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Police Hinder Planned School Shooting in Cologne

Police warned schools on Monday, Nov. 19 to be attentive to potential emulators of a foiled school shooting in Cologne. One of the two suspects took his own life after police uncovered the plot.

Air guns and cross-bows

Police found air guns and cross-bows in the suspects' possession

According to police, two high school students, aged 17 and 18, had made plans to kill other students and then themselves on Tuesday, Nov. 20 -- the one-year anniversary of a school massacre in the German town of Emsdetten in which an 18-year-old had injured 37 people before taking his own life.

"They wanted to injure and kill people and then kill themselves," said leading police investigator Norbert Wagner on Sunday in Cologne.

Other students alerted police to the plot at the Cologne high school in western Germany by pointing out pictures of the 1999 Columbine High School shooting in the US state of Colorado that the 17-year-old had posted to the Internet.

Suspect commits suicide after plans uncovered

The boy threw himself in front of a tram, later dying of injuries, after police had visited the school on Friday to confront him about the online massacre pictures. A police spokesman said Monday that the student had immediately agreed to remove the photos and gave no indication of being suicidal when officers spoke with him.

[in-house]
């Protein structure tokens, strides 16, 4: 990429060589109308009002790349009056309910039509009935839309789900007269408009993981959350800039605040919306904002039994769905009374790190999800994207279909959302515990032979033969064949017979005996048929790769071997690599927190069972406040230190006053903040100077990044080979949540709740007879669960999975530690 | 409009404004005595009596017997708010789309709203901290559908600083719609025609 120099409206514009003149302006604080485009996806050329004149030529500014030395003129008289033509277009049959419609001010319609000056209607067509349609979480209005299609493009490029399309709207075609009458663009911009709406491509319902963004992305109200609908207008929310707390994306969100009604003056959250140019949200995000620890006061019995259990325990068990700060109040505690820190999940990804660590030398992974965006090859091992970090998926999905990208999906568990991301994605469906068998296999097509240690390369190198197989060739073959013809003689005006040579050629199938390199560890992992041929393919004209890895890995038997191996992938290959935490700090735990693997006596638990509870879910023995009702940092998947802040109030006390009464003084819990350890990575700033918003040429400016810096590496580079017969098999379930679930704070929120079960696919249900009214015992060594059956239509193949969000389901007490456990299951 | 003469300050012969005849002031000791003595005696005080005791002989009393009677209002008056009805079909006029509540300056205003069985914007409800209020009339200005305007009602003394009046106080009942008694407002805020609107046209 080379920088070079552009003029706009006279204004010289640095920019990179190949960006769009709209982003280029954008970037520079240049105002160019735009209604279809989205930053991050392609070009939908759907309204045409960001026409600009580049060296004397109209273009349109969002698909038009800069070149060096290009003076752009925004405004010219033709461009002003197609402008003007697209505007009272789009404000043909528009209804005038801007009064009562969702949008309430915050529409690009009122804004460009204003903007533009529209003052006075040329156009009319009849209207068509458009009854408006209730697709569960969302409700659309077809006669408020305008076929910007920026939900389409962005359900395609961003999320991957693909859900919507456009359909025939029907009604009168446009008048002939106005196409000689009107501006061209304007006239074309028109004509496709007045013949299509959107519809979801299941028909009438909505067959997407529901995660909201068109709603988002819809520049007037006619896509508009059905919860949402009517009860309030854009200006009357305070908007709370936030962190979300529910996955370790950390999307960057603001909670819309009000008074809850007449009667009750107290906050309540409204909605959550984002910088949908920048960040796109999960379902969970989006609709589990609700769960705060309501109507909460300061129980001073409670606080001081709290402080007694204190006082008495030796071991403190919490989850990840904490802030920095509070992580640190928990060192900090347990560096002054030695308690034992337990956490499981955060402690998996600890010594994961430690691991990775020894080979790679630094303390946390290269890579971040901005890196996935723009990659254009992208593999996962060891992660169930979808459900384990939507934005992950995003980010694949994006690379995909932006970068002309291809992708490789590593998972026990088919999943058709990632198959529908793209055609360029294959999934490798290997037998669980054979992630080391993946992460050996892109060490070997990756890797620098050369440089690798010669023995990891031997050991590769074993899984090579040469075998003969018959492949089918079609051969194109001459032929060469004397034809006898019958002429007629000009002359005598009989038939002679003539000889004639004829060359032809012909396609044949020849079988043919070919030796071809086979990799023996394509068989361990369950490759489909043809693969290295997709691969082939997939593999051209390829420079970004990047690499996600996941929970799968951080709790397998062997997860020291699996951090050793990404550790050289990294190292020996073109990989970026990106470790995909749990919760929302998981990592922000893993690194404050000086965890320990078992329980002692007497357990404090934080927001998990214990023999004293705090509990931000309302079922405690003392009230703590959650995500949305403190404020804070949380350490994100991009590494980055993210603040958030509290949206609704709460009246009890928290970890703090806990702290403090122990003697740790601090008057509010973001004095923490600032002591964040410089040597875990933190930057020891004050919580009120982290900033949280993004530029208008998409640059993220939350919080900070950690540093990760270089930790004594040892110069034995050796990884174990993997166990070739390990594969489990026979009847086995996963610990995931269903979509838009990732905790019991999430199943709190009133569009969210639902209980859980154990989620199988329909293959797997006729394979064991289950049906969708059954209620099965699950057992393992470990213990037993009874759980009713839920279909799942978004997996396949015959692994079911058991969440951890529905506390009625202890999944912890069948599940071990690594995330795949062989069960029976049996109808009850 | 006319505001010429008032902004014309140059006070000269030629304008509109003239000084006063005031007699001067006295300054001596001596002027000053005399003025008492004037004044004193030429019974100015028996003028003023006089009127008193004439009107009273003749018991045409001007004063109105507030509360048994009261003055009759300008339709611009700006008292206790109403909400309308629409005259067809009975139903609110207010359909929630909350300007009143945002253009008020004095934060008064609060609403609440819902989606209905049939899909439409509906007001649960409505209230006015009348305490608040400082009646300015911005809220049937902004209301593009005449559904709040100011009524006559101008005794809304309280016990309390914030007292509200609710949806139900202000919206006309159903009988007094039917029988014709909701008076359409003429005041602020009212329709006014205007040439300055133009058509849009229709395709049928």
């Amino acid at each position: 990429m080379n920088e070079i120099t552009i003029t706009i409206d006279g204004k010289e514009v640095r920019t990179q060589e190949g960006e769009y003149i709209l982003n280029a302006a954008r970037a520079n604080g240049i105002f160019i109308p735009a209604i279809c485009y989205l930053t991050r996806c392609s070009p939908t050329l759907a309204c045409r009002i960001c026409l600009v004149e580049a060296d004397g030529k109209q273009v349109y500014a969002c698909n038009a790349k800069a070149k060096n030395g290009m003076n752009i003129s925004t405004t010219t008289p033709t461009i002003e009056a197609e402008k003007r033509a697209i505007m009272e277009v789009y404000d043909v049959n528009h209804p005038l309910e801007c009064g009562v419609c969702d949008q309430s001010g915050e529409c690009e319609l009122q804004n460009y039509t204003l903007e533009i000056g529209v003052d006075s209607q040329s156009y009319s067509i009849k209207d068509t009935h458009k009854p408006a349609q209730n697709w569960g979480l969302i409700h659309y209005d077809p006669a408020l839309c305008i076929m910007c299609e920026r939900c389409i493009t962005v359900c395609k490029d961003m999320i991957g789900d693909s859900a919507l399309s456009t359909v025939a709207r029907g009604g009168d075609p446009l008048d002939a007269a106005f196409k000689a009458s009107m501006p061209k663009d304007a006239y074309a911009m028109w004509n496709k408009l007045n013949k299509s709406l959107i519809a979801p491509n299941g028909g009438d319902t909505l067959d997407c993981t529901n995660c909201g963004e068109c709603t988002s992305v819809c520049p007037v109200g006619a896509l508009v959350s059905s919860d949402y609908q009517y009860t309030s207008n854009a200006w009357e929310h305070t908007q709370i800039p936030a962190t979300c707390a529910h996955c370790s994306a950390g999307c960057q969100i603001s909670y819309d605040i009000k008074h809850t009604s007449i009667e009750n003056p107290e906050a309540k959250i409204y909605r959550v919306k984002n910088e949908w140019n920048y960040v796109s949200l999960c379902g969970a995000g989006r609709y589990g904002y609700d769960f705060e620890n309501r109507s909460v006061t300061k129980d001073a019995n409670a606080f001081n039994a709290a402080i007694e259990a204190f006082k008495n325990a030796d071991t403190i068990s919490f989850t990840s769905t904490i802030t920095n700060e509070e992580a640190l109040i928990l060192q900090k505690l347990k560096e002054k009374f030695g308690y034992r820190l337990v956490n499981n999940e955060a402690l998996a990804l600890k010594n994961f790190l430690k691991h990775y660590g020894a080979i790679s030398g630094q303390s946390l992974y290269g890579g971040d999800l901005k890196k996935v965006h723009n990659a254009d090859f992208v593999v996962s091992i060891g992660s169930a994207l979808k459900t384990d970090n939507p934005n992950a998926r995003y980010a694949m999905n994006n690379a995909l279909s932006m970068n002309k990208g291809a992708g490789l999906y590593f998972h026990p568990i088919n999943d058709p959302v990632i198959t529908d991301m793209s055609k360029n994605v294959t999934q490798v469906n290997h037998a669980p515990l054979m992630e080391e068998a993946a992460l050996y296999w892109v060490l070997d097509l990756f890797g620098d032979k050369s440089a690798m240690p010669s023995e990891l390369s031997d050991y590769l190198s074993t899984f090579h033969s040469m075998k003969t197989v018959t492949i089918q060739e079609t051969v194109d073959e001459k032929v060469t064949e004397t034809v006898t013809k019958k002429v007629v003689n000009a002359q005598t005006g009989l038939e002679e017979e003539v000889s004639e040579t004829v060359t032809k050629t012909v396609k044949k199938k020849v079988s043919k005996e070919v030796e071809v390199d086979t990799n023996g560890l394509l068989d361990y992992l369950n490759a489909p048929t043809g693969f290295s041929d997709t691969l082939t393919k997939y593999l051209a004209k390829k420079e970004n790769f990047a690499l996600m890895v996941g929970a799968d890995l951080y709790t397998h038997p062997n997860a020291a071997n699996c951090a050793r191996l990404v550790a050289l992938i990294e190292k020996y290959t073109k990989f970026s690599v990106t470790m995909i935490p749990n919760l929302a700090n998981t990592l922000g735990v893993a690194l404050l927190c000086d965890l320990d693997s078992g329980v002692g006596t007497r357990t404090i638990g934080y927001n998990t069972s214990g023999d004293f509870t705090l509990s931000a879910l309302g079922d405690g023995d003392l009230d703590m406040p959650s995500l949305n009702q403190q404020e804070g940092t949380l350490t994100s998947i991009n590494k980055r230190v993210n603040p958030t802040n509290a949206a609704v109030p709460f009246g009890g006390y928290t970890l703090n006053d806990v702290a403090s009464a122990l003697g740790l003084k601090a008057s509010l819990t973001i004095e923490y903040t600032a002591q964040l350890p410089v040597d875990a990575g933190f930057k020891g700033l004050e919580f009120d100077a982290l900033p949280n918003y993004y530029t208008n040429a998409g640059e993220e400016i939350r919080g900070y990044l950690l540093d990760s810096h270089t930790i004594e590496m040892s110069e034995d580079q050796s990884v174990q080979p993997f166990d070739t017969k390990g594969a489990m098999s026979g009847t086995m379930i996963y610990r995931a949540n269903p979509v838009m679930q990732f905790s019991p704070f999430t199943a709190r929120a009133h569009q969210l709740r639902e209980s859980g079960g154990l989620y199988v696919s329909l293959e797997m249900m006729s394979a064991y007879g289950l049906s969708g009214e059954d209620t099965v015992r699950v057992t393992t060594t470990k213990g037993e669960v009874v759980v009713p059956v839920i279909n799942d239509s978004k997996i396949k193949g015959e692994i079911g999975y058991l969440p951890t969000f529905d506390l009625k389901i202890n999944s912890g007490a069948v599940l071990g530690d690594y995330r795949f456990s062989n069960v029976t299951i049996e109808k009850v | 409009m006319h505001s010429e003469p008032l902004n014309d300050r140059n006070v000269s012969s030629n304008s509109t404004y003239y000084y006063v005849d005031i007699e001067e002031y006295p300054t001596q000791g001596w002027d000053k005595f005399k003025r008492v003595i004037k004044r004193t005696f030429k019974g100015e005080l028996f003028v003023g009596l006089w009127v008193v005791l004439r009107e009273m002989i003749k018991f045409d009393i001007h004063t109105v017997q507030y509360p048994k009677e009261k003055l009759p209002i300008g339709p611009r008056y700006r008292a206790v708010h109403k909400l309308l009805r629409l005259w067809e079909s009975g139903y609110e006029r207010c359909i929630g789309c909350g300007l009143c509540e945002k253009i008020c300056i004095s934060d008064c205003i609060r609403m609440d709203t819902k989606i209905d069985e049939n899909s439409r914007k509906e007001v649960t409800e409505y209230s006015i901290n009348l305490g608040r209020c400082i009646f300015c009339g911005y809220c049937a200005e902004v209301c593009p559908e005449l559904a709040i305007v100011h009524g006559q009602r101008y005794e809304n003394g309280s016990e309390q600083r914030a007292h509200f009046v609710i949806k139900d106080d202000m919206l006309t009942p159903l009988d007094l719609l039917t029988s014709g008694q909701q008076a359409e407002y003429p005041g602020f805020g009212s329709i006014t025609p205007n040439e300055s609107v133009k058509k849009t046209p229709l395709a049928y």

Investigators surround a tram at the site of the suicide

Police said the suspect didn't appear suicidal

An 18-year-old accomplice was taken into custody and confessed to the plot, said police. Motives for the massacre were unclear, though the 18-year-old had reportedly said he was bullied at school.

Police found crossbows and air guns in the boys' possession, along with a list of 17 students and teachers thought to be potential victims. Investigators said they suspect the two may have intended to build pipe bombs, though none had been found.

Experts urge schools to beware of warning signals

"Unfortunately, we have to assume that shootings at schools and universities will be copied," Rainer Wendt, chairman of the German Police Union (DPOLG), said on Monday in Duisburg.

Schools and police should pay close attention to the warning signals, said Wendt, adding that acts of this kind are often made known beforehand on the Internet.

Rudolf Egg, director of the Central for Criminology in Wiesbaden, said in a television interview Monday broadcast on public station ZDF that the foiled plot in Cologne had similarities to recent school shootings in the US, German and Finland.

Most often, the culprits are loners who "want to direct violence externally and then against themselves" in a crisis situation, said Egg.

The foiled massacre planned for Tuesday in Cologne follows a shooting in a small Finish town earlier this month, where an 18-year-old gunman killed seven fellow students, the head teacher and himself.

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